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In an exercise of the "use of English" appear this sentence: This is to do with big, soft sofas and the idea that if you sit on one, you too can ...... (6) the actors in the American TV comedy "Friends".

You should choose among: a)be b)feel c)join d) contact

According to the book, the correct answer is c) join, but I can´t understand the sense of the sentence. So, I would be grateful if someone here help me.

Thank you all

  • Your text begins at: This is to do with. Question: What is to do with? What comes BEFORE that? Just wondering. I don't really need it to get it. – Lambie May 19 '18 at 16:11
  • In your text, you need a couch to be like an actor from Friends. In the song, the Streets of Laredo, you need an outfit to be a cowboy. Enjoy: youtube.com/watch?v=dCeelWFO56Y Git yourself an outfit and be a cowboy too. – Lambie May 19 '18 at 16:21
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I am a native speaker of U.S. English and was educated at a good prep school and Ivy League universities, but I am not sure what that sentence means. It may be obvious to someone who watches "Friends." I am guessing that one of the recurring jokes on "Friends" is that the characters do little but loll around in very comfortable furniture so if you buy similar furniture you can join the cast in spirit.

EDIT: The verb join has both literal and figurative uses. The literal meaning is to connect two or more things physically. The figurative meanings are about connections that are not physical: such as marriage, join together in holy matrimony. Sitting on a sofa will not make you be an actor in a TV show. Nor will such sitting on a sofa let you feel the actors (if you are weird enough to want to do that).

Connect has both figurative and literal meanings, but in its figurative senses it is usually phrased as connect with. That leaves join as the logical choice. It does not mean that the sentence makes any sense to someone not familiar with the show. In terms of meaning, the sentence should not be on an exam about English. It may be wonderful for an exam on American pop culture of the period.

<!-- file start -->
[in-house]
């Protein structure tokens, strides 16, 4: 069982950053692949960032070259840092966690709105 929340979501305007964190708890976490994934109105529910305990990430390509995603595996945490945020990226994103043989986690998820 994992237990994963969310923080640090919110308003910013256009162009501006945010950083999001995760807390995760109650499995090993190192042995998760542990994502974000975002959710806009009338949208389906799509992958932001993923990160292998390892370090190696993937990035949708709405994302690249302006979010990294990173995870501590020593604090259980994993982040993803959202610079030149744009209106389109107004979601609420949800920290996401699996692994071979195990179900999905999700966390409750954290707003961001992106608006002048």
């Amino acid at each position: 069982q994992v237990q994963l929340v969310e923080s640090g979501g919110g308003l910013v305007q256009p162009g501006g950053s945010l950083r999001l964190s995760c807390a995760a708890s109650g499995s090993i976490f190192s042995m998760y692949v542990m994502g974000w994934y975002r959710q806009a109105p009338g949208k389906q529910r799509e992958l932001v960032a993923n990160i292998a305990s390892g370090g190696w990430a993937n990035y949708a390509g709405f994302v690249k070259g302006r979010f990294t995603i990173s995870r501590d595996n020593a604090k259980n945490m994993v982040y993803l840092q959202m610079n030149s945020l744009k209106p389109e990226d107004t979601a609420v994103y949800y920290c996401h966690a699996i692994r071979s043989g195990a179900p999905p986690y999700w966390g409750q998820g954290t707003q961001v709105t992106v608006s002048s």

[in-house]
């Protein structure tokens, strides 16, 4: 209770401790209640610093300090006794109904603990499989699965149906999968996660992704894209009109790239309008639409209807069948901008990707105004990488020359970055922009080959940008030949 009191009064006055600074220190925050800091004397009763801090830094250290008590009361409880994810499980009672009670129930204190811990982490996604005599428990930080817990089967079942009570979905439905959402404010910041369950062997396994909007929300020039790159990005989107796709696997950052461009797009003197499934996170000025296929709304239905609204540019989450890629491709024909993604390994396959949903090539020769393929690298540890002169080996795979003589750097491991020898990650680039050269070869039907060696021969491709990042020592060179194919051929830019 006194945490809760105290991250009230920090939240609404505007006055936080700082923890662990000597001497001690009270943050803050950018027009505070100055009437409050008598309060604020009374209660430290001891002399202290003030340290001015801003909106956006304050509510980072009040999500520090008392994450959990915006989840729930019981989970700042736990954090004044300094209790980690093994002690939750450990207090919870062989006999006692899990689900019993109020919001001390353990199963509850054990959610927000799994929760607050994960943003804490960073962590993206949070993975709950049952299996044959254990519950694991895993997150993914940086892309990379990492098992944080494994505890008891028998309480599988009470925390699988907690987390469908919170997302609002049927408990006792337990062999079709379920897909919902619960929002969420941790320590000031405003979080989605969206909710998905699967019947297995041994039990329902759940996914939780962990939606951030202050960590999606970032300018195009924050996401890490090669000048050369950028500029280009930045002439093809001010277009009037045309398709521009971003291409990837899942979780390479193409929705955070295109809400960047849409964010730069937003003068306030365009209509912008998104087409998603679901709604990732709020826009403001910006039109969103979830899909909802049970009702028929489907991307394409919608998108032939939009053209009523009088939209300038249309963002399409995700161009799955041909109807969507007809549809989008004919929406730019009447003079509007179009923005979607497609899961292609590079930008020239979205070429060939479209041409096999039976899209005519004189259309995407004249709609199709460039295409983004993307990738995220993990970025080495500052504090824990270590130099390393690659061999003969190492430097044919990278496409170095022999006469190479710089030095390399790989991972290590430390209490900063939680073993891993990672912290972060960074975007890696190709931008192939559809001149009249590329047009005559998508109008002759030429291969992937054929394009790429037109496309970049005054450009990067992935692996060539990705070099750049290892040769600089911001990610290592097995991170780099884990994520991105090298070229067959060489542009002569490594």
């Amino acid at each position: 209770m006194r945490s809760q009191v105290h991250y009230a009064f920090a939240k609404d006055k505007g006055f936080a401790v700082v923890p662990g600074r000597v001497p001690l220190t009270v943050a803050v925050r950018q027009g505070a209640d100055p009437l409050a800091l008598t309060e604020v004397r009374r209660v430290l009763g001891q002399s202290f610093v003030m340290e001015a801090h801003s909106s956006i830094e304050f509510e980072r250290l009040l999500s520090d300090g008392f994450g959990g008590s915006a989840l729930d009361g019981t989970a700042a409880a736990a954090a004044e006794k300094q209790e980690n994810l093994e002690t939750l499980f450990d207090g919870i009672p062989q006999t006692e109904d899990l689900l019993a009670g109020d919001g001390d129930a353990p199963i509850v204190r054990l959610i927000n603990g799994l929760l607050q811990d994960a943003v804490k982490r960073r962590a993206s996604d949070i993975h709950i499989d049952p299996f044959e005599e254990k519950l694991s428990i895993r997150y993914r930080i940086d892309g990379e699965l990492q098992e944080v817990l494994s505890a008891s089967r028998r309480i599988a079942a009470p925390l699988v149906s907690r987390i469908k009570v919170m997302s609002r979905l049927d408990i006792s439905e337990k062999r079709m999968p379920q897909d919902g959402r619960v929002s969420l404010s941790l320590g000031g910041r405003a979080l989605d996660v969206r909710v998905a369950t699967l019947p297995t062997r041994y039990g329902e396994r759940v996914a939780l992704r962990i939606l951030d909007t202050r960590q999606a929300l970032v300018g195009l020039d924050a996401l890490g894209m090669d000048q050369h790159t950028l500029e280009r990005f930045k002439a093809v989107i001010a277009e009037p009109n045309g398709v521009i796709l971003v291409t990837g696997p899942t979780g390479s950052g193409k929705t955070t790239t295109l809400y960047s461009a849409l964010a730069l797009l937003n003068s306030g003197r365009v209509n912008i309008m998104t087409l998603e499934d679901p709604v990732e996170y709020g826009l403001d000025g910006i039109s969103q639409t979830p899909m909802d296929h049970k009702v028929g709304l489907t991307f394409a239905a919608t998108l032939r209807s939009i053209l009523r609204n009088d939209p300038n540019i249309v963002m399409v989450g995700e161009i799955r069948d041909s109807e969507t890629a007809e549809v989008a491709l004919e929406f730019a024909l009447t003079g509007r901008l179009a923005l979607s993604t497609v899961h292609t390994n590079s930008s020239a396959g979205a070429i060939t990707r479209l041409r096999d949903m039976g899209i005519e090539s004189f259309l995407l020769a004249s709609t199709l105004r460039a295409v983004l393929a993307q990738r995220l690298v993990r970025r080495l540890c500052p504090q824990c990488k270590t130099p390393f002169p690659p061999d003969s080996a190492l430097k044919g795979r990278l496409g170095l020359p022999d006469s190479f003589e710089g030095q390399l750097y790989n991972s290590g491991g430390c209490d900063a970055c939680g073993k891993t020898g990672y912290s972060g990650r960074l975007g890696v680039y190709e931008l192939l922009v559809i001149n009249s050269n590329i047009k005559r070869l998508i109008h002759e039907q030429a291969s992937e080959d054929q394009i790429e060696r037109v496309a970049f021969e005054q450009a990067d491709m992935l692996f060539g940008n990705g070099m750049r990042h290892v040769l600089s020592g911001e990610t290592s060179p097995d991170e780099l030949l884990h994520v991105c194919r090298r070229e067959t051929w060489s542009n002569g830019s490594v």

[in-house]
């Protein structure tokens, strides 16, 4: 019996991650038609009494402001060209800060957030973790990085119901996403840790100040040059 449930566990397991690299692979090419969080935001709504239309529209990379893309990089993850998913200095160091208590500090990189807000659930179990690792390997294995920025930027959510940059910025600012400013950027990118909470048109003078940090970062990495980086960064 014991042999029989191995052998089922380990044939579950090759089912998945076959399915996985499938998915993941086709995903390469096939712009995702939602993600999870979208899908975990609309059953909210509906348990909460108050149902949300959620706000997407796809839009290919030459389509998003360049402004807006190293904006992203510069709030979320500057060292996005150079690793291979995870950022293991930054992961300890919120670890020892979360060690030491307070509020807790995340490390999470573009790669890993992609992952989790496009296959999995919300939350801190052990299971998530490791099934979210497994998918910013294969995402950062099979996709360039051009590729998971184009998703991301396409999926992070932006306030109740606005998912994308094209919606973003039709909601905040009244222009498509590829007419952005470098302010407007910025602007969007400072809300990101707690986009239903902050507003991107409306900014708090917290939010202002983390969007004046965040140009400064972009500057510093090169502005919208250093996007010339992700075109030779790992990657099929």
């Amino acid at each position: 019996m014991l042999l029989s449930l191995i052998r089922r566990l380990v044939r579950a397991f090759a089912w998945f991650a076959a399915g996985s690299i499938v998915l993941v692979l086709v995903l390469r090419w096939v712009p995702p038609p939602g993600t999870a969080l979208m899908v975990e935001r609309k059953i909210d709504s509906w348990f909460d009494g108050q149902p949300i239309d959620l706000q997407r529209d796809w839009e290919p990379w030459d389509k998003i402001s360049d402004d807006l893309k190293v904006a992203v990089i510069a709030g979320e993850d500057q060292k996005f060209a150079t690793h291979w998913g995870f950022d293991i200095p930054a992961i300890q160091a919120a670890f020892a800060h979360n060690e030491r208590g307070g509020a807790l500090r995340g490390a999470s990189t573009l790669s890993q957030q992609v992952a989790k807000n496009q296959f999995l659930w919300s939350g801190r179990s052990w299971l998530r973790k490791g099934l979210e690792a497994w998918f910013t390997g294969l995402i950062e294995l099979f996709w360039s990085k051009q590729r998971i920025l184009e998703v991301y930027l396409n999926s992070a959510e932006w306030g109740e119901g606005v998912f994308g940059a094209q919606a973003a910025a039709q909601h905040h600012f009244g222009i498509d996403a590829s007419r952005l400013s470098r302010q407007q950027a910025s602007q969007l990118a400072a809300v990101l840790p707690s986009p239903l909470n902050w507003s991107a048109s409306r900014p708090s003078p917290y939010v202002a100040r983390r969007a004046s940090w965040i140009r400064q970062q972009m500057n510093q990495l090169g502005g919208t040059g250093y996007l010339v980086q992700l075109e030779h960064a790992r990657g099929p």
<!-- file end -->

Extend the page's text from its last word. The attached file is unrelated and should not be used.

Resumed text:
• Wow that sound so difficult for a FCE exam, isn´t it?, wich option would you choose? I marked a)... – Jose Spanish May 19 '18 at 14:26
  • It strikes me that the question assumes a great deal of knowledge about American popular culture that is not relevant to knowledge of the English language. Nevertheless, you can deduce that join is the correct word if used figuratively. I shall edit my answer to clarify. – Jeff Morrow May 19 '18 at 14:34
  • Your answer made me laugh, as I have the same background and yet have no trouble understanding it perfectly. By the way, I only saw the show once. Your sentence beginning "I am guessing..." is exactly what it means. – Lambie May 19 '18 at 16:09
  • @ Lambie It's nice to know that I can still guess correctly. At my age, there is little that I can do at all, let alone competently. – Jeff Morrow May 19 '18 at 23:12
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One of the meanings of 'join' is "to come into the company of (someone)", e.g. she joined us for lunch. When watching people on the television, one can be said to be in their company. You often hear announcers on the BBC say things like "Now, let's join Mary Smith at the news desk".

Merriam-Webster

  • It such a metaphorical sense, isn´t it? – Jose Spanish May 19 '18 at 14:29
  • @Michael I do not disagree with your analysis, but the OP's example is of a far more extended usage. If I am watching TV and am told that I am about to join Mary at the news desk, there is a clear physical consequence: I immediately see Mary at the news desk. There is no clear consequence connecting sitting on a sofa and joining some arbitrary group. Sit on a sofa to join the US Senate is grammatical, but it makes no sense. There is also no sense to the OP's example without knowledge of the particular TV show. – Jeff Morrow May 19 '18 at 14:59
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    to join the actors here means to be with them, to be an actor on the show, like they are. All you have to do is have the "right couch". It's tongue and cheek, like "Get yourself an outfit and be a cowboy too" from that song The Streets of Laredo. – Lambie May 19 '18 at 16:16

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